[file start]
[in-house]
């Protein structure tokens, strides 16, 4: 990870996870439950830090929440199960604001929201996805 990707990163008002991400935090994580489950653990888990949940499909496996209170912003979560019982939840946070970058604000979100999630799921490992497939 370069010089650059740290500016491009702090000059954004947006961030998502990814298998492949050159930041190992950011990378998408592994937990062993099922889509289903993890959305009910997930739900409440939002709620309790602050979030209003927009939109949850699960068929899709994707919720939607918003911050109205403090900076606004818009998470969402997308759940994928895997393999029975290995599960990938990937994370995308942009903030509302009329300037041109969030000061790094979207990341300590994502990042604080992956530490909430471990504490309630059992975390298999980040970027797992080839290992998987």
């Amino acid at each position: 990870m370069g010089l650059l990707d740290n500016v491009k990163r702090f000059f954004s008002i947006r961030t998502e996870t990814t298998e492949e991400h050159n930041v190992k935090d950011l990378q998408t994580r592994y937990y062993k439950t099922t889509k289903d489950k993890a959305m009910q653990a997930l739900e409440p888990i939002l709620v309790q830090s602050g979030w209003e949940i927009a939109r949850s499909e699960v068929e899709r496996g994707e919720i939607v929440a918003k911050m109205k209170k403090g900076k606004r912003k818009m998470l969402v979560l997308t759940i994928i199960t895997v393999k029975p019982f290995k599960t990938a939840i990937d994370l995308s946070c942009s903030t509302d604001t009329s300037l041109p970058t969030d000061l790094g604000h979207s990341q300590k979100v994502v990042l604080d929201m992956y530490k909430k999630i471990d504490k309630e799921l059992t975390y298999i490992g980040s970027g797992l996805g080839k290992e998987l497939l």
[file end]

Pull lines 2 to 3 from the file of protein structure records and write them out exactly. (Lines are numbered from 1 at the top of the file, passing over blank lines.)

């Protein structure tokens, strides 16, 4: 990870996870439950830090929440199960604001929201996805 990707990163008002991400935090994580489950653990888990949940499909496996209170912003979560019982939840946070970058604000979100999630799921490992497939 370069010089650059740290500016491009702090000059954004947006961030998502990814298998492949050159930041190992950011990378998408592994937990062993099922889509289903993890959305009910997930739900409440939002709620309790602050979030209003927009939109949850699960068929899709994707919720939607918003911050109205403090900076606004818009998470969402997308759940994928895997393999029975290995599960990938990937994370995308942009903030509302009329300037041109969030000061790094979207990341300590994502990042604080992956530490909430471990504490309630059992975390298999980040970027797992080839290992998987």
């Amino acid at each position: 990870m370069g010089l650059l990707d740290n500016v491009k990163r702090f000059f954004s008002i947006r961030t998502e996870t990814t298998e492949e991400h050159n930041v190992k935090d950011l990378q998408t994580r592994y937990y062993k439950t099922t889509k289903d489950k993890a959305m009910q653990a997930l739900e409440p888990i939002l709620v309790q830090s602050g979030w209003e949940i927009a939109r949850s499909e699960v068929e899709r496996g994707e919720i939607v929440a918003k911050m109205k209170k403090g900076k606004r912003k818009m998470l969402v979560l997308t759940i994928i199960t895997v393999k029975p019982f290995k599960t990938a939840i990937d994370l995308s946070c942009s903030t509302d604001t009329s300037l041109p970058t969030d000061l790094g604000h979207s990341q300590k979100v994502v990042l604080d929201m992956y530490k909430k999630i471990d504490k309630e799921l059992t975390y298999i490992g980040s970027g797992l996805g080839k290992e998987l497939l």